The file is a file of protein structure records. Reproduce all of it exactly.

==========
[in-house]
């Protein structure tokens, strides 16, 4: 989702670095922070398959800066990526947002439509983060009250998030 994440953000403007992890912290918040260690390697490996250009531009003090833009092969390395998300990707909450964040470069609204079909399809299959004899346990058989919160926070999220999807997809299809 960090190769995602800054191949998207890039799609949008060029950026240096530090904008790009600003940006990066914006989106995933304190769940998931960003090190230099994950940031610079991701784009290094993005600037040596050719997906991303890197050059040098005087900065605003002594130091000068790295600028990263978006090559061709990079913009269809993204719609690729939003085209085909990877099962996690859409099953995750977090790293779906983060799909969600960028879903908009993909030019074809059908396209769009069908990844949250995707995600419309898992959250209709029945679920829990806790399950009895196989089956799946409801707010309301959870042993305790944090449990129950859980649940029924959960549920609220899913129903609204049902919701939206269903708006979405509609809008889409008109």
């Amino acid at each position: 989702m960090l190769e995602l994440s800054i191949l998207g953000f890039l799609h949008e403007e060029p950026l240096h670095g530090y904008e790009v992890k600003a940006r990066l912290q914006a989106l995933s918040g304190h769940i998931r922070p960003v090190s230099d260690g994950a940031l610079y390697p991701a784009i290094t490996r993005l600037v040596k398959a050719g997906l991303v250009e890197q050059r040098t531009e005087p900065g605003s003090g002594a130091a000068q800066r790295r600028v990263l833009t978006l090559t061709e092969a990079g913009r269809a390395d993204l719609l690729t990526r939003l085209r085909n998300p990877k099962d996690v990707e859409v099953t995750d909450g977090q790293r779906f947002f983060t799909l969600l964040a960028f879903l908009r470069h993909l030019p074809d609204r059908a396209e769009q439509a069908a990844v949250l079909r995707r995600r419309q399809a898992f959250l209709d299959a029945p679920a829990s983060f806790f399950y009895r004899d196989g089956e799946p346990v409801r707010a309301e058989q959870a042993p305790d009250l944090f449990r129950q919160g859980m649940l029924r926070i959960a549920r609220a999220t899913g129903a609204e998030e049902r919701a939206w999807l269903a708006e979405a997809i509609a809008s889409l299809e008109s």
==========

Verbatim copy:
[in-house]
């Protein structure tokens, strides 16, 4: 989702670095922070398959800066990526947002439509983060009250998030 994440953000403007992890912290918040260690390697490996250009531009003090833009092969390395998300990707909450964040470069609204079909399809299959004899346990058989919160926070999220999807997809299809 960090190769995602800054191949998207890039799609949008060029950026240096530090904008790009600003940006990066914006989106995933304190769940998931960003090190230099994950940031610079991701784009290094993005600037040596050719997906991303890197050059040098005087900065605003002594130091000068790295600028990263978006090559061709990079913009269809993204719609690729939003085209085909990877099962996690859409099953995750977090790293779906983060799909969600960028879903908009993909030019074809059908396209769009069908990844949250995707995600419309898992959250209709029945679920829990806790399950009895196989089956799946409801707010309301959870042993305790944090449990129950859980649940029924959960549920609220899913129903609204049902919701939206269903708006979405509609809008889409008109």
């Amino acid at each position: 989702m960090l190769e995602l994440s800054i191949l998207g953000f890039l799609h949008e403007e060029p950026l240096h670095g530090y904008e790009v992890k600003a940006r990066l912290q914006a989106l995933s918040g304190h769940i998931r922070p960003v090190s230099d260690g994950a940031l610079y390697p991701a784009i290094t490996r993005l600037v040596k398959a050719g997906l991303v250009e890197q050059r040098t531009e005087p900065g605003s003090g002594a130091a000068q800066r790295r600028v990263l833009t978006l090559t061709e092969a990079g913009r269809a390395d993204l719609l690729t990526r939003l085209r085909n998300p990877k099962d996690v990707e859409v099953t995750d909450g977090q790293r779906f947002f983060t799909l969600l964040a960028f879903l908009r470069h993909l030019p074809d609204r059908a396209e769009q439509a069908a990844v949250l079909r995707r995600r419309q399809a898992f959250l209709d299959a029945p679920a829990s983060f806790f399950y009895r004899d196989g089956e799946p346990v409801r707010a309301e058989q959870a042993p305790d009250l944090f449990r129950q919160g859980m649940l029924r926070i959960a549920r609220a999220t899913g129903a609204e998030e049902r919701a939206w999807l269903a708006e979405a997809i509609a809008s889409l299809e008109s």